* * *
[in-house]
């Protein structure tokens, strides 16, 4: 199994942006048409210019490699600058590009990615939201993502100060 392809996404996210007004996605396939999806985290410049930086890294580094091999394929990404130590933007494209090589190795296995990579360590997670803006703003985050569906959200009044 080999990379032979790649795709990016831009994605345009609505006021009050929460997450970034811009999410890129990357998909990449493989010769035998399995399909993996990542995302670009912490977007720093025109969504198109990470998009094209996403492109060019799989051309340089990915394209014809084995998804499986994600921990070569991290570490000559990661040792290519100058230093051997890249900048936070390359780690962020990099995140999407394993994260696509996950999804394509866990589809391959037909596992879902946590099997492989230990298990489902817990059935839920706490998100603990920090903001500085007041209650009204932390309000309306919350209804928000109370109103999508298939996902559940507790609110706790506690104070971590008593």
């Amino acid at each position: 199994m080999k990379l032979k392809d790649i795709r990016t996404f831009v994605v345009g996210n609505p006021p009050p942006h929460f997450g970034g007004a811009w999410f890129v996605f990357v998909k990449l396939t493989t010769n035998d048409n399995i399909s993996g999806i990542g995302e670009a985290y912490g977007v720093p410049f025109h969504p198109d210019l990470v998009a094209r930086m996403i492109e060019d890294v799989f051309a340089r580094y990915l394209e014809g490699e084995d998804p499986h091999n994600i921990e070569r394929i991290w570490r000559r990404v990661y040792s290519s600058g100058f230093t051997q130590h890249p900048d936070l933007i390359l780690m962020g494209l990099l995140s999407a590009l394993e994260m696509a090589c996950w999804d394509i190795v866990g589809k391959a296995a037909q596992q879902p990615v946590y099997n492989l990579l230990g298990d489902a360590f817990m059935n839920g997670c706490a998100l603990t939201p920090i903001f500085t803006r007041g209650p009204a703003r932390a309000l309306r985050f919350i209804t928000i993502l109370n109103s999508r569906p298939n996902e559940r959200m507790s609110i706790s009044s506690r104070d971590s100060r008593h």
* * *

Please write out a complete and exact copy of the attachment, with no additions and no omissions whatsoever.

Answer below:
[in-house]
């Protein structure tokens, strides 16, 4: 199994942006048409210019490699600058590009990615939201993502100060 392809996404996210007004996605396939999806985290410049930086890294580094091999394929990404130590933007494209090589190795296995990579360590997670803006703003985050569906959200009044 080999990379032979790649795709990016831009994605345009609505006021009050929460997450970034811009999410890129990357998909990449493989010769035998399995399909993996990542995302670009912490977007720093025109969504198109990470998009094209996403492109060019799989051309340089990915394209014809084995998804499986994600921990070569991290570490000559990661040792290519100058230093051997890249900048936070390359780690962020990099995140999407394993994260696509996950999804394509866990589809391959037909596992879902946590099997492989230990298990489902817990059935839920706490998100603990920090903001500085007041209650009204932390309000309306919350209804928000109370109103999508298939996902559940507790609110706790506690104070971590008593």
């Amino acid at each position: 199994m080999k990379l032979k392809d790649i795709r990016t996404f831009v994605v345009g996210n609505p006021p009050p942006h929460f997450g970034g007004a811009w999410f890129v996605f990357v998909k990449l396939t493989t010769n035998d048409n399995i399909s993996g999806i990542g995302e670009a985290y912490g977007v720093p410049f025109h969504p198109d210019l990470v998009a094209r930086m996403i492109e060019d890294v799989f051309a340089r580094y990915l394209e014809g490699e084995d998804p499986h091999n994600i921990e070569r394929i991290w570490r000559r990404v990661y040792s290519s600058g100058f230093t051997q130590h890249p900048d936070l933007i390359l780690m962020g494209l990099l995140s999407a590009l394993e994260m696509a090589c996950w999804d394509i190795v866990g589809k391959a296995a037909q596992q879902p990615v946590y099997n492989l990579l230990g298990d489902a360590f817990m059935n839920g997670c706490a998100l603990t939201p920090i903001f500085t803006r007041g209650p009204a703003r932390a309000l309306r985050f919350i209804t928000i993502l109370n109103s999508r569906p298939n996902e559940r959200m507790s609110i706790s009044s506690r104070d971590s100060r008593h």